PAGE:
Just how did Facebook, twitter and blogs embolden people to protest against their government? Sam Graham-Felsen, chief blogger on the Obama campaign, wrote a very interesting article for The Nation on the role of the Internet in the Egyptian revolution. He says these uprisings were not random or spontaneous events. Instead, they were well-planned out and organized online:
Ultimately, activists are developing a shared movement wiki — one that is being continually re-edited and improved upon by an increasingly expanding web of contributors. In doing so, they have given each other the sense that they just might bend history towards justice.
It’s worth taking a step back to consider that for most ordinary people living under repressive regimes, nonviolent public protest is an absurd, laughable notion. The risk of being beaten, jailed, tortured or killed — as many Egyptian human rights activists have been over the past three decades — is terrifying. The only way a street protest becomes a remotely tenable proposition is if you know that you’re not alone — that many, many people not only share your anger but share your desire to do something about it. And when you see that your fellow protesters have a plan — that they are knowledgeable, organized and prepared — it gives you the confidence that your participation won’t be in vain. This is why the “We Are All Khaled Said” page — and the online organizing through private Facebook messages, e-mail list serves and Google Docs that sprung out of it — was so important for first-time activists.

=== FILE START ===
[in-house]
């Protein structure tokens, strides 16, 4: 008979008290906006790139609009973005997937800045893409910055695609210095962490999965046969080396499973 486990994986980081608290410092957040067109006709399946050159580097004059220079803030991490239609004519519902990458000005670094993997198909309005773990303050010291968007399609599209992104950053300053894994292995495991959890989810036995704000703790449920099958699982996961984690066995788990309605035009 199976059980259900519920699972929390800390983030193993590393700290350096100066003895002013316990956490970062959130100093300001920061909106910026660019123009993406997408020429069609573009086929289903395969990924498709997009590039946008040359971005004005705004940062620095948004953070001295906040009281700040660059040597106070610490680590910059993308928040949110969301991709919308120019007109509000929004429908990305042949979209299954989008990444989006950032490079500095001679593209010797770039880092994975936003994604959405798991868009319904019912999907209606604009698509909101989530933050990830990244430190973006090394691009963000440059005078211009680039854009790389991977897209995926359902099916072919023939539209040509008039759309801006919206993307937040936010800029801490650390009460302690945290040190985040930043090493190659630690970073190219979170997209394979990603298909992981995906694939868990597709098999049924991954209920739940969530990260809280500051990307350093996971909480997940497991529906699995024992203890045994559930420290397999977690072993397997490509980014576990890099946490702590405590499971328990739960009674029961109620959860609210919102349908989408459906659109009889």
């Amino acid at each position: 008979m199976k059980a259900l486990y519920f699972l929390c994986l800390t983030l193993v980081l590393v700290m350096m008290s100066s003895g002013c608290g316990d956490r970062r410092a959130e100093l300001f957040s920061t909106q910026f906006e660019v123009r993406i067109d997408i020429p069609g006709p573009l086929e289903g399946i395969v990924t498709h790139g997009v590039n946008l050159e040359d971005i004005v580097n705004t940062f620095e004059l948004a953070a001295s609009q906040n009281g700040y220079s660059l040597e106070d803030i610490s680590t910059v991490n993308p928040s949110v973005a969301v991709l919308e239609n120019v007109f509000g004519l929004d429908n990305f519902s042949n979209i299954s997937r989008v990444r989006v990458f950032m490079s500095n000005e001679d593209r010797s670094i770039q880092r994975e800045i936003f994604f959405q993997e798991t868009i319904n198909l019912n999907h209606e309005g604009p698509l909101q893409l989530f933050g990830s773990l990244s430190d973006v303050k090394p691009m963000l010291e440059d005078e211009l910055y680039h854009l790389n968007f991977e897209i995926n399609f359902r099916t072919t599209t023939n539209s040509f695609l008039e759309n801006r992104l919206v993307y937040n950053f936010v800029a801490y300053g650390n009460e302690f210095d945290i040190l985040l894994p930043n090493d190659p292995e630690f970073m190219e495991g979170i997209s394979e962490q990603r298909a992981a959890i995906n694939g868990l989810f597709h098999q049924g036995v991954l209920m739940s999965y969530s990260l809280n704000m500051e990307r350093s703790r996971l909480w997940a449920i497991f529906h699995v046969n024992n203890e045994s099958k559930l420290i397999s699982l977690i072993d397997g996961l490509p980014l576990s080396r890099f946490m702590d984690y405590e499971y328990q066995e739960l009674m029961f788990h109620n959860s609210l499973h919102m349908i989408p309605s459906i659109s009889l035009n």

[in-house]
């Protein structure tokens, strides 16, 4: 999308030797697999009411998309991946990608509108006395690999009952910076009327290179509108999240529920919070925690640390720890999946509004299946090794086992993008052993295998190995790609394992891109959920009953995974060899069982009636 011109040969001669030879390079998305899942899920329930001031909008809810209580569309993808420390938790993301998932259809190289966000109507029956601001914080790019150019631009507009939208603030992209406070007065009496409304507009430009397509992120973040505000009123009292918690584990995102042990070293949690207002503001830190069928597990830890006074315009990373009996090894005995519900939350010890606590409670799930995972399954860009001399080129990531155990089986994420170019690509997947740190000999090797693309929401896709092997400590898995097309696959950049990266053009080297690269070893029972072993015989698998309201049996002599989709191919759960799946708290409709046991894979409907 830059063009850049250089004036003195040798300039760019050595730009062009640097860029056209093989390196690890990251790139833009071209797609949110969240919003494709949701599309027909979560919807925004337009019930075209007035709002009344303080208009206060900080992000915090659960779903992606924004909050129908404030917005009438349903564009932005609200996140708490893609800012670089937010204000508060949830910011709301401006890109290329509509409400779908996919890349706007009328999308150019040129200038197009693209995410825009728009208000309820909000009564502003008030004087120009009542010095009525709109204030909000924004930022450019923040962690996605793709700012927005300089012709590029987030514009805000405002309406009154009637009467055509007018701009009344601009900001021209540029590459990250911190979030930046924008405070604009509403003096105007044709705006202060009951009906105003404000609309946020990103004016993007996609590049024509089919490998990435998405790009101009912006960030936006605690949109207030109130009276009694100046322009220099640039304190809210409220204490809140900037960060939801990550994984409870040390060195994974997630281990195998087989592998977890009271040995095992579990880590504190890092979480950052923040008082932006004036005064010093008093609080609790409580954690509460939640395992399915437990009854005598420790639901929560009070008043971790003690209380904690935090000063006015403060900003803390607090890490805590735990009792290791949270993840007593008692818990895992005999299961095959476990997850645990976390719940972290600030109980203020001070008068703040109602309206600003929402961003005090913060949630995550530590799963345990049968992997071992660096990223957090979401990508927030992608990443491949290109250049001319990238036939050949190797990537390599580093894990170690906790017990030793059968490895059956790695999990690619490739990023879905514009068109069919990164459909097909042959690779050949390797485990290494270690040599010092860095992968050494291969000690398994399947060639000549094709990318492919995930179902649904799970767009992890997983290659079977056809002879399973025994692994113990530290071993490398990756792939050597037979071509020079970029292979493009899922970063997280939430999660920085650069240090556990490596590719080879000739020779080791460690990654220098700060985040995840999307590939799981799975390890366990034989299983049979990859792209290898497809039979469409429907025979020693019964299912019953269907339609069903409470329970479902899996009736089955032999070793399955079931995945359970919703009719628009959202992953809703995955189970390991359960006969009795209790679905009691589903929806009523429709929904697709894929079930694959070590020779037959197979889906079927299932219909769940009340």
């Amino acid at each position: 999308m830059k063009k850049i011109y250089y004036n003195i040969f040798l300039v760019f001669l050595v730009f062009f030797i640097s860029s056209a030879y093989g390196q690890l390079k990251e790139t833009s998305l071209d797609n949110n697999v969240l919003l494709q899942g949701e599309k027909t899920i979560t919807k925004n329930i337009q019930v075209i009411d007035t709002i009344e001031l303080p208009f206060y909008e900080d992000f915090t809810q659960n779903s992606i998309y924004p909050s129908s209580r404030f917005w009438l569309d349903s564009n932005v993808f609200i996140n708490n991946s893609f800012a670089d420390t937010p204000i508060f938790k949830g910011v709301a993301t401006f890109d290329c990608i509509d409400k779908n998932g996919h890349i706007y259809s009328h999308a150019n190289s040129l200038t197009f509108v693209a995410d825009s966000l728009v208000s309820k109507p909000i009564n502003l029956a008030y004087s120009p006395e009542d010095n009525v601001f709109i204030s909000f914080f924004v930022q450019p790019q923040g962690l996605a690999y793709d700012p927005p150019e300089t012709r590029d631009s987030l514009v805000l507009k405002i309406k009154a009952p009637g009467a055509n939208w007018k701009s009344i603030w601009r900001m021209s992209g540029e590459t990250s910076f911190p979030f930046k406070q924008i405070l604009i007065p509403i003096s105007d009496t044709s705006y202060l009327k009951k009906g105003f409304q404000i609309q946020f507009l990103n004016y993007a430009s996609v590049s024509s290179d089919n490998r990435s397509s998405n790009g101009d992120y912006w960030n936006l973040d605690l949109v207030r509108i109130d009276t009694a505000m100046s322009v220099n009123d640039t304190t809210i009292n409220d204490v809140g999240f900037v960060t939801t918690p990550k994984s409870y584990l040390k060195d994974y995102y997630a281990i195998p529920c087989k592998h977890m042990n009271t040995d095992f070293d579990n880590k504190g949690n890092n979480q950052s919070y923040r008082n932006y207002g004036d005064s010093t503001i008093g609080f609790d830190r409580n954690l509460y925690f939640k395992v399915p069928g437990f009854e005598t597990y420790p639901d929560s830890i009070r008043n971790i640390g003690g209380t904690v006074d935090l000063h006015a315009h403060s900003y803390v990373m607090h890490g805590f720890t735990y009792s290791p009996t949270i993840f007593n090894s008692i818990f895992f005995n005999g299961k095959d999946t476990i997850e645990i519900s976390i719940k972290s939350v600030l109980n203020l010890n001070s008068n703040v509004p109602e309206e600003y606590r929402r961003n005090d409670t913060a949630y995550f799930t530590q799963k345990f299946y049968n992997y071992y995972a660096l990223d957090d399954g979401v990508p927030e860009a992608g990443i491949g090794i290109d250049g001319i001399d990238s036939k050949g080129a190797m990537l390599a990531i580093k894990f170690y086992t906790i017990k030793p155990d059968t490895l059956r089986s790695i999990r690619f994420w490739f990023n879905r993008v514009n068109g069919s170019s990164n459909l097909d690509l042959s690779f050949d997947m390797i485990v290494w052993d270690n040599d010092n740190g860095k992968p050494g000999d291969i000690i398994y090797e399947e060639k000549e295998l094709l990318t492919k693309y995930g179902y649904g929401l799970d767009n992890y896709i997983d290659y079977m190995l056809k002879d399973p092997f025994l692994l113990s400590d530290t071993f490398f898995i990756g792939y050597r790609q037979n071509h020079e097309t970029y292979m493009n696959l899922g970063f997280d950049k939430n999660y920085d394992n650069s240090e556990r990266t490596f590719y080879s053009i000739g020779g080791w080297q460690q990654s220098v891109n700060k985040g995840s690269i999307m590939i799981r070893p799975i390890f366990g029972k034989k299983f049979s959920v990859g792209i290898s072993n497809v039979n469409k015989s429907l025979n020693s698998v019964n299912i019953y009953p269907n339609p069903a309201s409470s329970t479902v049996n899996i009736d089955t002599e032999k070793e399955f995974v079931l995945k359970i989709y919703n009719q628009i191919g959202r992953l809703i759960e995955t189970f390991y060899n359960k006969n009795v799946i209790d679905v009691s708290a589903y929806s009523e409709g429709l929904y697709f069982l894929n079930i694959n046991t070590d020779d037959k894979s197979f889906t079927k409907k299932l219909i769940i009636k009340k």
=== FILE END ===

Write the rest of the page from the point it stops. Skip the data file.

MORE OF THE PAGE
When these young activists took their collective confidence into the streets — in numbers that hadn’t been seen for decades in Egypt — they showed that nonviolent mass mobilization was possible. Only then did the hundreds of thousands of older and non-connected Egyptians, who silently shared their grievances all along, feel compelled to act, too.
What sparked this change in power? Tell us in the space provided below.